Houston to get a short break after Wednesday’s storms, but the atmosphere remains ready for more

As expected, a line of storms moved through Houston on Wednesday evening, bringing 0.5 to 3 inches of rain across much of the region in addition to damaging winds. In some of the strongest storms, wind gusts reached as high as 50 to 60 mph. The atmosphere remains pretty worked over after these storms, but it should recharge in time for additional rainfall on Friday and Saturday before the region returns to a hotter and sunnier pattern for a few days.

Thursday

Skies will be partly to mostly sunny today, with high temperatures likely climbing into the low- to mid-90s for much of the Houston area. Winds will be light, generally out of the north at about 5 mph. While the atmosphere is moist, it also remains a little bit more stable after Wednesday’s storms. That could start to change this afternoon or evening, however, with the sea breeze perhaps initiating some precipitation. At this point I would peg rain chances at about 50 percent area-wide.

Friday’s high temperature forecast looks pretty good for mid-August. (Weather Bell)

Friday and Saturday

These days should see healthy rain chances as an atmospheric disturbance moves in from the Gulf of Mexico. Showers should start offshore and propagate inland during the morning hours on Friday. With a moist atmosphere in place, these should be partly cloudy and cooler days, with highs generally ranging from 90 to 95 degrees, and light northerly or easterly winds. Rain chances are above 50 percent both days, as storms generally move from east to west. Right now I don’t expect thunderstorms to be as organized or intense as they were on Wednesday evening, but it’s something we’re watching for. Overall the region will probably pick up an additional 0.5 to 2 inches of rain, with coastal regions favored for the higher end of those totals.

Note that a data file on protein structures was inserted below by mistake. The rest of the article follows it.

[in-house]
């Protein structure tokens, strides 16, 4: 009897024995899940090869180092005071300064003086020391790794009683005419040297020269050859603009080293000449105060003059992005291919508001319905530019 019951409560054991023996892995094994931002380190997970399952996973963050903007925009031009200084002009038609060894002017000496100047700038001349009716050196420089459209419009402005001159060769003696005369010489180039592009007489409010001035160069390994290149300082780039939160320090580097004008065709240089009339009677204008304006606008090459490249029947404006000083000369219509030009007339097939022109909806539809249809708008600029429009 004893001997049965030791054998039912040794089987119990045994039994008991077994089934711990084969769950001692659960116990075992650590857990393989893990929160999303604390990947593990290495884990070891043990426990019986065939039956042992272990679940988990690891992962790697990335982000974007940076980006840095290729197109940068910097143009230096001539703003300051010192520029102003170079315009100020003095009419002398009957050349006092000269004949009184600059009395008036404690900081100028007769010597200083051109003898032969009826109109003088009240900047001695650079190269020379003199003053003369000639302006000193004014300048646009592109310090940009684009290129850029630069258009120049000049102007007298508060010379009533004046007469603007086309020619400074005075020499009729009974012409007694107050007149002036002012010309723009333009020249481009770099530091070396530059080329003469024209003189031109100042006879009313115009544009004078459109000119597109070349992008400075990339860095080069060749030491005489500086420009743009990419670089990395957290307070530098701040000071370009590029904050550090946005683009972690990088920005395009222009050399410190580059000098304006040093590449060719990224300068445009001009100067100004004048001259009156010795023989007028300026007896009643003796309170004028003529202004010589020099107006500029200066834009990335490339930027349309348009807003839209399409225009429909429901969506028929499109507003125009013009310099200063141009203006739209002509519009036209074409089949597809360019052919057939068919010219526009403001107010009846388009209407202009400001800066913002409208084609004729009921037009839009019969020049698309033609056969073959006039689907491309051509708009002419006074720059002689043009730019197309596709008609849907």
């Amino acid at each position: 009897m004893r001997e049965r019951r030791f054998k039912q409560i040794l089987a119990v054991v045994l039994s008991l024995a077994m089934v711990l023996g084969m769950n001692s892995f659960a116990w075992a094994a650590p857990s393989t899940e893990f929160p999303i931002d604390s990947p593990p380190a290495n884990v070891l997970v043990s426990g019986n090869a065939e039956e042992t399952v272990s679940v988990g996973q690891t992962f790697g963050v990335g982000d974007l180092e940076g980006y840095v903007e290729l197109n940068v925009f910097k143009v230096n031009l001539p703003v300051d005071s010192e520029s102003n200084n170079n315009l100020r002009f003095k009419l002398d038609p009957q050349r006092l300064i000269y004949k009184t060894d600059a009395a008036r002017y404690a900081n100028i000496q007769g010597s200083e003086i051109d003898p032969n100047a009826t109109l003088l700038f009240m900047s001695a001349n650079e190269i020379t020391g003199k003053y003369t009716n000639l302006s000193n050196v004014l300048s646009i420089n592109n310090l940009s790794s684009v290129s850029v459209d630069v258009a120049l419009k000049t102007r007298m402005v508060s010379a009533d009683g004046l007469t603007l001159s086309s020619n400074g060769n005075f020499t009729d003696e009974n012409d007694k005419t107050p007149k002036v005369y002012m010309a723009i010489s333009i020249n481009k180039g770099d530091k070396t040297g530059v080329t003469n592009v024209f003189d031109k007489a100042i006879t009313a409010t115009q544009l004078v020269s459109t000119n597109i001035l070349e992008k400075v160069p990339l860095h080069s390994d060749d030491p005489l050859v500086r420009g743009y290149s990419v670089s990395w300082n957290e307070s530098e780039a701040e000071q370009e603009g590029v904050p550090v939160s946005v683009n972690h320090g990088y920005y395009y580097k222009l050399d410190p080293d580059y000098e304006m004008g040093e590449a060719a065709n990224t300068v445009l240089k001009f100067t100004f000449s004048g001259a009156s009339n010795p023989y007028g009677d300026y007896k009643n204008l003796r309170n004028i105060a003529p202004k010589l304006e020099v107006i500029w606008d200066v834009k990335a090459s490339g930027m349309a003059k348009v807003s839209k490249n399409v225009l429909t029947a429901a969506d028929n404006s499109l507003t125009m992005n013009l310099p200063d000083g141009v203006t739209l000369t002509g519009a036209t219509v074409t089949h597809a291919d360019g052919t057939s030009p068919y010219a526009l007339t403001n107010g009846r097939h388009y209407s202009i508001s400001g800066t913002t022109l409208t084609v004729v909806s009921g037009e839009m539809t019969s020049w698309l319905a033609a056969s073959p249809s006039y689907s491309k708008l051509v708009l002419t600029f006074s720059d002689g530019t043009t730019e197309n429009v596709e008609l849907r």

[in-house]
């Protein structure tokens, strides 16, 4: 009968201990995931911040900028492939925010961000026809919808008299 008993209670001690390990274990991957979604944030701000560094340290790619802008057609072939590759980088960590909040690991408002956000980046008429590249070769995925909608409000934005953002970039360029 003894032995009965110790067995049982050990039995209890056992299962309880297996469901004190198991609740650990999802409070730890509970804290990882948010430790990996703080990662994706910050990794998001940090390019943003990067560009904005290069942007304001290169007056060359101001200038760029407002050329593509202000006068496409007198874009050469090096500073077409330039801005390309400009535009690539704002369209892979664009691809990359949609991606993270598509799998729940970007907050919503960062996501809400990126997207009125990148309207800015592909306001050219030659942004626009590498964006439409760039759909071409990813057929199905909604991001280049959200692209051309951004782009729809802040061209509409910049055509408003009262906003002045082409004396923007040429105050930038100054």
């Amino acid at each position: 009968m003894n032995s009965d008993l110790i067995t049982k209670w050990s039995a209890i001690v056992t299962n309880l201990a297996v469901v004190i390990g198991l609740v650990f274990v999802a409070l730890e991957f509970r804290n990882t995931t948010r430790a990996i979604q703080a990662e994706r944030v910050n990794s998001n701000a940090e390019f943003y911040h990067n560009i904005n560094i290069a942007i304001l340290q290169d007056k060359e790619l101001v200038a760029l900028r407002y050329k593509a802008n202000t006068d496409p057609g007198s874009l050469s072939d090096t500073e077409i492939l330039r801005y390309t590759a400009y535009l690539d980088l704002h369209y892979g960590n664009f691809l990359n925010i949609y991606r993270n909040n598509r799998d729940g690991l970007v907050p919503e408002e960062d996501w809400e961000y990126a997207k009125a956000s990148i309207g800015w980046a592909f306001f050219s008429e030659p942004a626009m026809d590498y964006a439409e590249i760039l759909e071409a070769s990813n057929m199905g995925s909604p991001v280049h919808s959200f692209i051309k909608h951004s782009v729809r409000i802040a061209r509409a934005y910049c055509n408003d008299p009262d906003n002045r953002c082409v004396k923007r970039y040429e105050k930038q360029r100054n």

NOAA rain accumulation forecast for now through Saturday. (Weather Bell)

Sunday

At some point this weekend, perhaps on Saturday afternoon or perhaps not until Sunday, high pressure will start to have more of an influence on our weather. This will tamp down rain chances and bring back the sunshine. As a result, for Sunday, I expect to see partly to mostly sunny skies, with highs in the mid-90s.

Next week

Beyond Sunday, the early part of next week looks fairly hot and mostly sunny, with high temperatures in the mid- to upper-90s for most of the Houston metro area. However, by Thursday or so a front will be approaching the region from the north. And while this front is unlikely to push into Houston, it should help to destabilize the atmosphere, bringing healthy rain chances back to the forecast by Thursday or Friday, and probably knocking highs back into the low 90s.

17 thoughts on “Houston to get a short break after Wednesday’s storms, but the atmosphere remains ready for more”

  1. It was a nice storm we had yesterday in the Atascocita area I actually got caught in it delivering food to some sick family. I giggled when I had to turn my windshield wipers on high. Thank God we didn’t lose power so the winds were kind of strong. Appreciate you guys

  2. I’ve heard the phrase that the atmosphere has been worked over. What does this actually mean?

    • It means the atmosphere has used a lot of its potential energy for generating storms. It will take time and heating to regain that energy.

  3. Only 1/4″ here, more of a wind storm than actual rain. Looked ugly to the NW, though.

  4. Lot of sound and fury in Sugar Land around Hwy 90 and 99 — and no power for two hours — but not much rain for all the drama.

  5. We got a nice soak in SW Montgomery county last night. Everything feels revitalized this morning

  6. To early to call an end to the 100 degree days for the year? Days are getting shorter and the overall pattern has changed a little.

  7. In our little spot near Lake Conroe we managed to get over 5 inches per our rain gage the powdered dust that was sections of our yard, although hydrophobic at first, sucked it all up along with the trees. Soil is not remotely saturated due to the deficit. We could use more rain like this in the next few days.

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